In a series that could be billed as the first housefull event for Women’s cricket in India, Indian Women’s team, led by Harmanpreet Kaur, has shown great tenacity, having won the second game in a Super Over encounter. But the biggest positive for them has to be the performance of Shafali Verma, who seemed a little off in the last year or so.
At the Brabourne Stadium, when India needed her to step up, the Haryana girl did it in some style, smashing a quickfire half-century but that was negated by Elyssy Perry. But India still have a chance to make up for that if they can win the remaining two encounters - on Saturday and Tuesday - and Shafali, who was initially supposed to link up with the U19 Squad in Bengaluru for the upcoming Women’s U19 World Cup, may have to play an important role.
Shafali understands that the pressure of playing Australia in any format of the game is enormous and they will have to be at the top of their game in order to topple the giants.
“When I play against Australia, it feels like I’m playing against men, because their game is like that. If they see a small mistake that you are making, they will take advantage of it. So we have to be on top of our game against them,” Shafali said in the pre-match press conference on Friday.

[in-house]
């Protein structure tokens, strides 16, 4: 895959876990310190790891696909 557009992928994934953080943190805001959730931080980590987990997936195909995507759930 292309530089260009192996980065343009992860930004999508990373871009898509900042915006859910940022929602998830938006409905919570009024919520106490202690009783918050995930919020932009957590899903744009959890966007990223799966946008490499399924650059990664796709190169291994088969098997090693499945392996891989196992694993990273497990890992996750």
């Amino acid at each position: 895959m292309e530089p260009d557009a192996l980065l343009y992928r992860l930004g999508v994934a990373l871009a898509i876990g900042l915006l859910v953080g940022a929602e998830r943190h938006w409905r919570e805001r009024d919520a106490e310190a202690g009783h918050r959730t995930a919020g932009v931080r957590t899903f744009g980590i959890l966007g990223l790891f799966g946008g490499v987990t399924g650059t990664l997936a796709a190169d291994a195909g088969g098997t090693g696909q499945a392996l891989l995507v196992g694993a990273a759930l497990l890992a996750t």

“You can’t make mistakes against them. You have to play your best shots, which you are confident about. I learnt a lot while playing against Australia. I love playing against them. Aisa lagta hai ki ladkon ke sath hi khel rahe hain (it seems you are playing against a men’s team),” she said.
As a matter of fact, Shafali has already played 13 T20Is against the World Champions, and has accumulated 283 runs, at an average of 21.76. Her only half-century against the Aussies came on Wednesday, which helped her boost the confidence going forward.
“When I hit a four (against the Aussies), I get boosted, and feel that I’ve improved as a player, because Australia is the best side (in women’s cricket). I’m always happy when I hit (boundaries) off the Australian (bowlers). I don’t get so much happiness when I hit boundaries against England or any other team,” the youngster said with a smile.
“We were playing well, but the situation was such that we had to take risks. We were 30 runs behind, and that situation demanded that you had to go for shots if there was a loose ball. That shot usually goes for six, but on that day, unfortunately I lost my wicket,” the 18-year-old said.